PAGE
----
28 Reasons to Exercise
We all know that exercise is good for us. But it’s time we realized just how powerful it really is.
Exercise is as close to a cure-all as we’re ever likely to find. Here are 28 proven reasons why exercise will increase your well-being.
- Exercise boosts your energy. If you suffer from an afternoon slump, a few minutes of stretching or a brisk ten-minute walk will perk you up by getting more blood to your brain.
- You’ll sleep better. Exercise helps you fall asleep faster and stay asleep.
- Exercise can make you calmer and keep anxiety at bay.
- Your self-esteem will get a boost as you start to look better and people notice how fit you are getting.
- Your blood pressure will get lower. People who exercise regularly don’t experience as much of a rise in blood pressure during stressful situations as couch potatoes do.
- Movement also eases chronic pain. Getting your body moving helps keep your muscles and joint limber and can lessen pain.
- Exercise helps relieve menopausal hot flushes by regulating your body’s rhythms.
- It improves your overall mood. Feeling blue or tense? A quick walk can improve your outlook.
- Being fit makes your glucose metabolism more efficient (lowering the risk of type 2 diabetes).
- It changes flab to muscles. And extra muscle means a faster metabolism, since muscle burns far more kilojoules than fat does—even when you’re sitting still.
- You’ll build a healthier heart and lower the risk of heart attacks.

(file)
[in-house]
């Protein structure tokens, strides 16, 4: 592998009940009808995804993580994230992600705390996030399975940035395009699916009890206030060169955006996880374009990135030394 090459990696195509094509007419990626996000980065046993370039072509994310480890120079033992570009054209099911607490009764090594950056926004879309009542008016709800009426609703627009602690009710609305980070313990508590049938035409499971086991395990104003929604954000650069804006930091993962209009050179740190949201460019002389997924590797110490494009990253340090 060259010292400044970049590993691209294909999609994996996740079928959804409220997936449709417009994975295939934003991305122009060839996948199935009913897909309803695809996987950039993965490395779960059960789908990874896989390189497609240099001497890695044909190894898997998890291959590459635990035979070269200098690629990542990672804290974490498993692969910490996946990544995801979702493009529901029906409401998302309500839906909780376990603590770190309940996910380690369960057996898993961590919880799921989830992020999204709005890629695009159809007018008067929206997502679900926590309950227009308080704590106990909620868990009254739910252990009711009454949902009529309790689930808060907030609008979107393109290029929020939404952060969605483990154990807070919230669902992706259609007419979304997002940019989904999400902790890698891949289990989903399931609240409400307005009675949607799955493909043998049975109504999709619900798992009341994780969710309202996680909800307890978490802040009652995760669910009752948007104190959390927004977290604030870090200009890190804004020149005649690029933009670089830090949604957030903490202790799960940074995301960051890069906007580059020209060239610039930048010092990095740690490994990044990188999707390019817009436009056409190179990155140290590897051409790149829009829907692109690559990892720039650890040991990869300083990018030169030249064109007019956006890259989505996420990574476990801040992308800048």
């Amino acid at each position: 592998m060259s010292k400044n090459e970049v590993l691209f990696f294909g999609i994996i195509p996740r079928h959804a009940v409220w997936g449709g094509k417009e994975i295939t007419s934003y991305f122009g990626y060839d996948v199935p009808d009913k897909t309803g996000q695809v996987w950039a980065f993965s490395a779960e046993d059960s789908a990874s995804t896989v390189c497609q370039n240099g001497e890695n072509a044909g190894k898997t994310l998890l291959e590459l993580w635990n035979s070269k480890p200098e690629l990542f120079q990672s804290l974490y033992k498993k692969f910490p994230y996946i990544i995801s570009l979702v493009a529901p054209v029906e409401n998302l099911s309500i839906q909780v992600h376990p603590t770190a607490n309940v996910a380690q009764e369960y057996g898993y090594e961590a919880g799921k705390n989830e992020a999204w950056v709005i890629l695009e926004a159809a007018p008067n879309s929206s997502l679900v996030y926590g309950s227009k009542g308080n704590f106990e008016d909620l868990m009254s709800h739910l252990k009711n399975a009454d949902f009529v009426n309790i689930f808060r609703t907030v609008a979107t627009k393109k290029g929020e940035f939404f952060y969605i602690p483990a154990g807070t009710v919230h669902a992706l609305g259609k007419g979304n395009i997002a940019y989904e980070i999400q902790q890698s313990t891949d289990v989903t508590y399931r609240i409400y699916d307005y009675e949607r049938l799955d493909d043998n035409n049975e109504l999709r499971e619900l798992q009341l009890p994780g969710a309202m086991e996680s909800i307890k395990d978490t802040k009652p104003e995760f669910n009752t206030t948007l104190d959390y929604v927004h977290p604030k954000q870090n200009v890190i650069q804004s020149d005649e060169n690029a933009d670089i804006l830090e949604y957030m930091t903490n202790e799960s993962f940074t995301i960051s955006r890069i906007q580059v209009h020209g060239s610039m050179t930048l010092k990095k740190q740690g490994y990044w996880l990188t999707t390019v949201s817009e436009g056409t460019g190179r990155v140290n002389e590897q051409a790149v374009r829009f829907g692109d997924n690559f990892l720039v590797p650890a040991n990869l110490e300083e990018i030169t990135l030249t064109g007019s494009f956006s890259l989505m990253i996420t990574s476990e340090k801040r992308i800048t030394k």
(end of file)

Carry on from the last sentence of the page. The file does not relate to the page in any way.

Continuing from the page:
- Exercise improves your cholesterol profile, bumping up the good and lowering the bad.
- Regular aerobic exercise improves your cardiovascular endurance. No more puffing when you climb the stairs.
- Your bones will grow denser with exercise, particularly with strength training and high-impact activities such as jogging.
- You’ll reduce your cancer risk. If you exercise regularly, you stand a good chance of reducing your risk of colorectal cancer, as well as lung, breast and prostate or uterine cancers.
- It stops you from gaining weight!
- It can prevent gallstones. Male or female, two to three hours of recreational exercise per week may lower your risk of developing gallstones by at least 20 percent.
- Exercise can alleviate some of the symptoms associated with arthritis.
- Moderate aerobic activity boosts immune system function.
- Benefit from a longer life span. You don’t have to exercise every day to add years to your life. In a 17-year study, people who exercised moderately for 30 minutes six or more times a month outlived those who were sedentary by a 43 percent margin.
- Thirty minutes a day is enough as long as you burn 4200-8400 kilojoules a week in activity—the equivalent to a daily 30-minute walk at 5.5 km per hour.
- You can pick the exercise you enjoy. Find out what you’re good at and what you like to do.
- You can choose your own workout hours according to your timetable. However, some studies have shown that people who exercise in the morning are most likely to stick with an exercise routine.
- Exercise can be a social activity. Take a walk with a friend, jog with a neighbour. You don’t have to do it alone!
- Warm up, cool down is simple to do. Start each exercise session with a warm-up: five to 10 minutes of moderate aerobic activity that heats up your muscles. Cool-down with some stretches designed to loosen up the muscles you’ve just exercised.
- You can choose your own wardrobe and dress for comfort. Layers work, especially for outdoors.
- Whatever sport you choose, there’s some pretty cool footwear out there.
- You can start at your own level. Start slow, think big. Start by working to just beyond your present fitness level, then gradually increase the duration, frequency and intensity of your activities.
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Originally Published: January 18, 2011